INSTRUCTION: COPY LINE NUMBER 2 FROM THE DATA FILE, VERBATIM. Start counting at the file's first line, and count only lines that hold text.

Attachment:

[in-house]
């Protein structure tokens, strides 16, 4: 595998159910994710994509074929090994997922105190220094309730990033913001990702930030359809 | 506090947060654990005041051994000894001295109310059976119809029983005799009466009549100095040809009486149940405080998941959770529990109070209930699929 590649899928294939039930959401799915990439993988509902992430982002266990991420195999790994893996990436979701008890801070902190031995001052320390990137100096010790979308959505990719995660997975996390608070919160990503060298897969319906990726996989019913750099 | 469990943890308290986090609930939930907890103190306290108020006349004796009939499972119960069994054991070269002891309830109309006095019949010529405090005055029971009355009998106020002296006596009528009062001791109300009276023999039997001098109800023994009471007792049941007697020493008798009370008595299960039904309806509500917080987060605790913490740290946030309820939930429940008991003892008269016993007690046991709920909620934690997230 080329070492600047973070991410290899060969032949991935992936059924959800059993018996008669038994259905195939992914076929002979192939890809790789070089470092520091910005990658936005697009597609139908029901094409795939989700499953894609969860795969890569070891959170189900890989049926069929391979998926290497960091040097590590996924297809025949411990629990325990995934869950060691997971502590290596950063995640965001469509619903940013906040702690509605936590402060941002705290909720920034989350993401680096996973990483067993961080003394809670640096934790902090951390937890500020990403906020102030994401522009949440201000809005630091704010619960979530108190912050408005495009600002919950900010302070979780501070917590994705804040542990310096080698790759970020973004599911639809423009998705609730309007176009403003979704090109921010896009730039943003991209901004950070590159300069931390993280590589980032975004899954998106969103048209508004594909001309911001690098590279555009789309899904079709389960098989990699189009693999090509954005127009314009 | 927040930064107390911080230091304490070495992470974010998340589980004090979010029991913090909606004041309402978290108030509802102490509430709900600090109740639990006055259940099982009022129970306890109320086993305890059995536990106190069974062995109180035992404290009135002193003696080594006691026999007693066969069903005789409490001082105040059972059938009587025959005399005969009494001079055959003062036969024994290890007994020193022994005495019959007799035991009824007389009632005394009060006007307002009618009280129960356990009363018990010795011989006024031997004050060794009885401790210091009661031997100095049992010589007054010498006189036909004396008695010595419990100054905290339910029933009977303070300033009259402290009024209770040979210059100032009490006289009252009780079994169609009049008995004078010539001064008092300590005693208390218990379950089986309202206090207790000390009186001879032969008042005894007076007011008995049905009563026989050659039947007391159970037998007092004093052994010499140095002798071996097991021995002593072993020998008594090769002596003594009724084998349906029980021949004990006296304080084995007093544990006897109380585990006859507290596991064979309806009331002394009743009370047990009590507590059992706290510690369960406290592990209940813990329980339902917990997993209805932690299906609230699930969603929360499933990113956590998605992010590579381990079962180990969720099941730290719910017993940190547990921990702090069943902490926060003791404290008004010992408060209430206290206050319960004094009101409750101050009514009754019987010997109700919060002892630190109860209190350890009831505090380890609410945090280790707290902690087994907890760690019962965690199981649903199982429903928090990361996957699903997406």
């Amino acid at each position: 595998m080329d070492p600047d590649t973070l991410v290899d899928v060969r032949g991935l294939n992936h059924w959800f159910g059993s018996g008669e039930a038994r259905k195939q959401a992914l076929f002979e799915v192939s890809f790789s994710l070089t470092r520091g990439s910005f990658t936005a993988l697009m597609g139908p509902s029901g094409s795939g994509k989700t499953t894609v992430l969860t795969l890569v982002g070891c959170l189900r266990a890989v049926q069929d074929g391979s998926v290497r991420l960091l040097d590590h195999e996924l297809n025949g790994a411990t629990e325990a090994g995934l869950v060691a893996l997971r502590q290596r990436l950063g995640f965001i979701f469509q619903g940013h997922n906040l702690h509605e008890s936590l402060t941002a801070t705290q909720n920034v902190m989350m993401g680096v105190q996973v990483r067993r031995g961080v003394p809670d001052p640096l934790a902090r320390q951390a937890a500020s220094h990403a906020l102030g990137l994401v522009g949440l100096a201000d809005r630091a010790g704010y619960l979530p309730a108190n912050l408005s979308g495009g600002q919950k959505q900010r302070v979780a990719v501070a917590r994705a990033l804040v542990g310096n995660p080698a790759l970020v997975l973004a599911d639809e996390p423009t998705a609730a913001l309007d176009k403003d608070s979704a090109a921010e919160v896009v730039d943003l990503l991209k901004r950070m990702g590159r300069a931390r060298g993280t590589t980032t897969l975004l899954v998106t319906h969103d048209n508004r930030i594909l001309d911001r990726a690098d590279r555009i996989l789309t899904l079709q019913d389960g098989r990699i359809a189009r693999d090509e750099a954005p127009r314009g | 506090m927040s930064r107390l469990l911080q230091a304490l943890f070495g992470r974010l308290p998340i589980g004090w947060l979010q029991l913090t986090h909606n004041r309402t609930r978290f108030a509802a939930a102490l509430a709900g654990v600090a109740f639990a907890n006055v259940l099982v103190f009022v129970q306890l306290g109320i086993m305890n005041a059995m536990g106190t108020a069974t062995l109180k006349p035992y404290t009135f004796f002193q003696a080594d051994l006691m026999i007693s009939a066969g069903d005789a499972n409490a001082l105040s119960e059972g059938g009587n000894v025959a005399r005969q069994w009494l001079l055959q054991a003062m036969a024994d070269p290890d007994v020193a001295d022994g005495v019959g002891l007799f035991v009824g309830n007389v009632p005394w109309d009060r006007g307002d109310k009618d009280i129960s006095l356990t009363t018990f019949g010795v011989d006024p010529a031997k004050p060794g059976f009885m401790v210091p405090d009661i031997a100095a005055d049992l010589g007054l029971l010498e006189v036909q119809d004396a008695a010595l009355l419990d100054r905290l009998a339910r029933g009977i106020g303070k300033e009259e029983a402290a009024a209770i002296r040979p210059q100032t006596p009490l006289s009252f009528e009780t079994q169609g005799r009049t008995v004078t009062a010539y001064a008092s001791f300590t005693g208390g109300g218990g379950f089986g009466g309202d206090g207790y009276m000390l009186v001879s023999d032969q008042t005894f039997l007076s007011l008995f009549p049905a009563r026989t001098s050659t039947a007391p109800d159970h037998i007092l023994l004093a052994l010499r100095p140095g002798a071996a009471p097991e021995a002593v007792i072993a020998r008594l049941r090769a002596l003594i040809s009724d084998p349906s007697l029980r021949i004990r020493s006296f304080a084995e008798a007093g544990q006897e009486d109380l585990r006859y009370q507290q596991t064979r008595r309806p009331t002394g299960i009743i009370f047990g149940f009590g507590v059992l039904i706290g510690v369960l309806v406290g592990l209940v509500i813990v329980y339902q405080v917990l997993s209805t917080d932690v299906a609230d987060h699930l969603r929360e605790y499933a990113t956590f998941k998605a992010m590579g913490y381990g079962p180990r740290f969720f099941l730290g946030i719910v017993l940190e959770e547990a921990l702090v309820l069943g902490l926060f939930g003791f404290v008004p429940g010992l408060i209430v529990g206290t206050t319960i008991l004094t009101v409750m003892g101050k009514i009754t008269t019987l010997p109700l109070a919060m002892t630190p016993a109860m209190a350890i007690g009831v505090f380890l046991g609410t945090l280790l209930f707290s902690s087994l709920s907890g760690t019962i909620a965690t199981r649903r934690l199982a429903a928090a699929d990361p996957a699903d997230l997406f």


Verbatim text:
């Protein structure tokens, strides 16, 4: 595998159910994710994509074929090994997922105190220094309730990033913001990702930030359809 | 506090947060654990005041051994000894001295109310059976119809029983005799009466009549100095040809009486149940405080998941959770529990109070209930699929 590649899928294939039930959401799915990439993988509902992430982002266990991420195999790994893996990436979701008890801070902190031995001052320390990137100096010790979308959505990719995660997975996390608070919160990503060298897969319906990726996989019913750099 | 469990943890308290986090609930939930907890103190306290108020006349004796009939499972119960069994054991070269002891309830109309006095019949010529405090005055029971009355009998106020002296006596009528009062001791109300009276023999039997001098109800023994009471007792049941007697020493008798009370008595299960039904309806509500917080987060605790913490740290946030309820939930429940008991003892008269016993007690046991709920909620934690997230 080329070492600047973070991410290899060969032949991935992936059924959800059993018996008669038994259905195939992914076929002979192939890809790789070089470092520091910005990658936005697009597609139908029901094409795939989700499953894609969860795969890569070891959170189900890989049926069929391979998926290497960091040097590590996924297809025949411990629990325990995934869950060691997971502590290596950063995640965001469509619903940013906040702690509605936590402060941002705290909720920034989350993401680096996973990483067993961080003394809670640096934790902090951390937890500020990403906020102030994401522009949440201000809005630091704010619960979530108190912050408005495009600002919950900010302070979780501070917590994705804040542990310096080698790759970020973004599911639809423009998705609730309007176009403003979704090109921010896009730039943003991209901004950070590159300069931390993280590589980032975004899954998106969103048209508004594909001309911001690098590279555009789309899904079709389960098989990699189009693999090509954005127009314009 | 927040930064107390911080230091304490070495992470974010998340589980004090979010029991913090909606004041309402978290108030509802102490509430709900600090109740639990006055259940099982009022129970306890109320086993305890059995536990106190069974062995109180035992404290009135002193003696080594006691026999007693066969069903005789409490001082105040059972059938009587025959005399005969009494001079055959003062036969024994290890007994020193022994005495019959007799035991009824007389009632005394009060006007307002009618009280129960356990009363018990010795011989006024031997004050060794009885401790210091009661031997100095049992010589007054010498006189036909004396008695010595419990100054905290339910029933009977303070300033009259402290009024209770040979210059100032009490006289009252009780079994169609009049008995004078010539001064008092300590005693208390218990379950089986309202206090207790000390009186001879032969008042005894007076007011008995049905009563026989050659039947007391159970037998007092004093052994010499140095002798071996097991021995002593072993020998008594090769002596003594009724084998349906029980021949004990006296304080084995007093544990006897109380585990006859507290596991064979309806009331002394009743009370047990009590507590059992706290510690369960406290592990209940813990329980339902917990997993209805932690299906609230699930969603929360499933990113956590998605992010590579381990079962180990969720099941730290719910017993940190547990921990702090069943902490926060003791404290008004010992408060209430206290206050319960004094009101409750101050009514009754019987010997109700919060002892630190109860209190350890009831505090380890609410945090280790707290902690087994907890760690019962965690199981649903199982429903928090990361996957699903997406």